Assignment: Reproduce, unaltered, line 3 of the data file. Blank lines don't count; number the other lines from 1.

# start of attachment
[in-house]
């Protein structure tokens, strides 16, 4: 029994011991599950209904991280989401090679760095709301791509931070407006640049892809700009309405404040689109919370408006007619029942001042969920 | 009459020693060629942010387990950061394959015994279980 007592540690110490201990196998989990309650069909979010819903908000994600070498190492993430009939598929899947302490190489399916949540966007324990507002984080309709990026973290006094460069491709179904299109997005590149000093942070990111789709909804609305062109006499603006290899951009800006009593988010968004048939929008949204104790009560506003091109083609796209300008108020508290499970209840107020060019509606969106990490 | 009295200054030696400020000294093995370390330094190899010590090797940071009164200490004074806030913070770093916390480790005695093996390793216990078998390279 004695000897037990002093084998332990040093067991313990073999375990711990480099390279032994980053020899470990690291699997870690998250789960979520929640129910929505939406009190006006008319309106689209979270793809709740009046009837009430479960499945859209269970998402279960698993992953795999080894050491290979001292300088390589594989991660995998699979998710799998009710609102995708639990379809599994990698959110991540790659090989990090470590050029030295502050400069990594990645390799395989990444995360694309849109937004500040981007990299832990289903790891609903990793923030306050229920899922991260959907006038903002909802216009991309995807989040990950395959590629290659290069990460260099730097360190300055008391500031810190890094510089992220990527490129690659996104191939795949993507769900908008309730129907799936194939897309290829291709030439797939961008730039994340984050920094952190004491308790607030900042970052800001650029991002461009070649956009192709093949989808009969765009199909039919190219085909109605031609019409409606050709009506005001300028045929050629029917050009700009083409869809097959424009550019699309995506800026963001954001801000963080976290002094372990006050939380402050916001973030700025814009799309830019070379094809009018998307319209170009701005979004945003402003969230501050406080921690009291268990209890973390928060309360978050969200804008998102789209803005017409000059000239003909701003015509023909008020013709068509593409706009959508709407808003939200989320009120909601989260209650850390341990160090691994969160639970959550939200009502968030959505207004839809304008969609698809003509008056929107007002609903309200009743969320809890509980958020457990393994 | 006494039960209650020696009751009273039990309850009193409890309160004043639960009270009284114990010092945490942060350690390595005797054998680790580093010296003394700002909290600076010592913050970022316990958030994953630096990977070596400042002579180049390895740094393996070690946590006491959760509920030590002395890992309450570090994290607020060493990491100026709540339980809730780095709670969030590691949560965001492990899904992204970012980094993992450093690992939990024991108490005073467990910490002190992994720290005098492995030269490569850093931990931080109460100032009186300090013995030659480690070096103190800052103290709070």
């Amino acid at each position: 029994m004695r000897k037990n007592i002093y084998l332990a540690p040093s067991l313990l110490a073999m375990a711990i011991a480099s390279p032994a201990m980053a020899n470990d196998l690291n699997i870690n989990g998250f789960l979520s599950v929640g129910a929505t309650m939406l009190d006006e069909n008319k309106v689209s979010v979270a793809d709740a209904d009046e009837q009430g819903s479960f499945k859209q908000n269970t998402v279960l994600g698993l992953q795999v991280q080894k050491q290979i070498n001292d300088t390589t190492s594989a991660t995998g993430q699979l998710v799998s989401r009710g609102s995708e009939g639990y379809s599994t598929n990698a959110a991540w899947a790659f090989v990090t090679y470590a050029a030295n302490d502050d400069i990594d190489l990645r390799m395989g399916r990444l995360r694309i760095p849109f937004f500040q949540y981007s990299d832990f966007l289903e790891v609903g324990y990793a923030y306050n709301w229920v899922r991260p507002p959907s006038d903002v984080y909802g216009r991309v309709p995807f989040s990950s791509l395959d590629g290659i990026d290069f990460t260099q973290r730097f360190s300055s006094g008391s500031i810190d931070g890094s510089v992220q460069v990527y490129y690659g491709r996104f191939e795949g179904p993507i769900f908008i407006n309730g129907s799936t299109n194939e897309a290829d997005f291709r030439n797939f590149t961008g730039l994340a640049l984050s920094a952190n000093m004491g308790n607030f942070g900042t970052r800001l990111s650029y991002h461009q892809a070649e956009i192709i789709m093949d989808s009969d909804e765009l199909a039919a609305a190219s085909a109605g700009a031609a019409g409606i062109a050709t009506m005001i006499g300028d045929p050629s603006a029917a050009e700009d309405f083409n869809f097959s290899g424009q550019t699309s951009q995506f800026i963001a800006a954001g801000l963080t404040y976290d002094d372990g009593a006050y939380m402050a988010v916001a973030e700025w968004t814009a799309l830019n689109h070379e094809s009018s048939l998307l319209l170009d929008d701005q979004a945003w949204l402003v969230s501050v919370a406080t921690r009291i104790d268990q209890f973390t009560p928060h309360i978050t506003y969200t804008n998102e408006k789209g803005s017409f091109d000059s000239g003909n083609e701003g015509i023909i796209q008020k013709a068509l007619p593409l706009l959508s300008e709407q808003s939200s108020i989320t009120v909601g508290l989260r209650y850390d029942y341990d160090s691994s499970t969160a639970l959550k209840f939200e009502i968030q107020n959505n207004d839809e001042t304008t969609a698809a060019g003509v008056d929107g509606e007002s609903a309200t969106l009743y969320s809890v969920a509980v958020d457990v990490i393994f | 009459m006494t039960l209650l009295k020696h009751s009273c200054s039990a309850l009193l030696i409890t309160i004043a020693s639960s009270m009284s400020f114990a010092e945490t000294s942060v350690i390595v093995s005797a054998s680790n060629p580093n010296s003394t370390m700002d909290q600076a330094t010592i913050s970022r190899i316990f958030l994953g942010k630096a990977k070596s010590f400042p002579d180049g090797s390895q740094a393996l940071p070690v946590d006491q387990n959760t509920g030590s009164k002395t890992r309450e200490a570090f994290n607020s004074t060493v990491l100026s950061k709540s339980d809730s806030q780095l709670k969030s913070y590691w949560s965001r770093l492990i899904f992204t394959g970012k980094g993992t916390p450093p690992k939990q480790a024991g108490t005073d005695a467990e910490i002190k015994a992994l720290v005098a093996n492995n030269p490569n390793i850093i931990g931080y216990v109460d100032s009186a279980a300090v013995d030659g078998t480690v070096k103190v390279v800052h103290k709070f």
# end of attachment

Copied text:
């Amino acid at each position: 029994m004695r000897k037990n007592i002093y084998l332990a540690p040093s067991l313990l110490a073999m375990a711990i011991a480099s390279p032994a201990m980053a020899n470990d196998l690291n699997i870690n989990g998250f789960l979520s599950v929640g129910a929505t309650m939406l009190d006006e069909n008319k309106v689209s979010v979270a793809d709740a209904d009046e009837q009430g819903s479960f499945k859209q908000n269970t998402v279960l994600g698993l992953q795999v991280q080894k050491q290979i070498n001292d300088t390589t190492s594989a991660t995998g993430q699979l998710v799998s989401r009710g609102s995708e009939g639990y379809s599994t598929n990698a959110a991540w899947a790659f090989v990090t090679y470590a050029a030295n302490d502050d400069i990594d190489l990645r390799m395989g399916r990444l995360r694309i760095p849109f937004f500040q949540y981007s990299d832990f966007l289903e790891v609903g324990y990793a923030y306050n709301w229920v899922r991260p507002p959907s006038d903002v984080y909802g216009r991309v309709p995807f989040s990950s791509l395959d590629g290659i990026d290069f990460t260099q973290r730097f360190s300055s006094g008391s500031i810190d931070g890094s510089v992220q460069v990527y490129y690659g491709r996104f191939e795949g179904p993507i769900f908008i407006n309730g129907s799936t299109n194939e897309a290829d997005f291709r030439n797939f590149t961008g730039l994340a640049l984050s920094a952190n000093m004491g308790n607030f942070g900042t970052r800001l990111s650029y991002h461009q892809a070649e956009i192709i789709m093949d989808s009969d909804e765009l199909a039919a609305a190219s085909a109605g700009a031609a019409g409606i062109a050709t009506m005001i006499g300028d045929p050629s603006a029917a050009e700009d309405f083409n869809f097959s290899g424009q550019t699309s951009q995506f800026i963001a800006a954001g801000l963080t404040y976290d002094d372990g009593a006050y939380m402050a988010v916001a973030e700025w968004t814009a799309l830019n689109h070379e094809s009018s048939l998307l319209l170009d929008d701005q979004a945003w949204l402003v969230s501050v919370a406080t921690r009291i104790d268990q209890f973390t009560p928060h309360i978050t506003y969200t804008n998102e408006k789209g803005s017409f091109d000059s000239g003909n083609e701003g015509i023909i796209q008020k013709a068509l007619p593409l706009l959508s300008e709407q808003s939200s108020i989320t009120v909601g508290l989260r209650y850390d029942y341990d160090s691994s499970t969160a639970l959550k209840f939200e009502i968030q107020n959505n207004d839809e001042t304008t969609a698809a060019g003509v008056d929107g509606e007002s609903a309200t969106l009743y969320s809890v969920a509980v958020d457990v990490i393994f | 009459m006494t039960l209650l009295k020696h009751s009273c200054s039990a309850l009193l030696i409890t309160i004043a020693s639960s009270m009284s400020f114990a010092e945490t000294s942060v350690i390595v093995s005797a054998s680790n060629p580093n010296s003394t370390m700002d909290q600076a330094t010592i913050s970022r190899i316990f958030l994953g942010k630096a990977k070596s010590f400042p002579d180049g090797s390895q740094a393996l940071p070690v946590d006491q387990n959760t509920g030590s009164k002395t890992r309450e200490a570090f994290n607020s004074t060493v990491l100026s950061k709540s339980d809730s806030q780095l709670k969030s913070y590691w949560s965001r770093l492990i899904f992204t394959g970012k980094g993992t916390p450093p690992k939990q480790a024991g108490t005073d005695a467990e910490i002190k015994a992994l720290v005098a093996n492995n030269p490569n390793i850093i931990g931080y216990v109460d100032s009186a279980a300090v013995d030659g078998t480690v070096k103190v390279v800052h103290k709070f």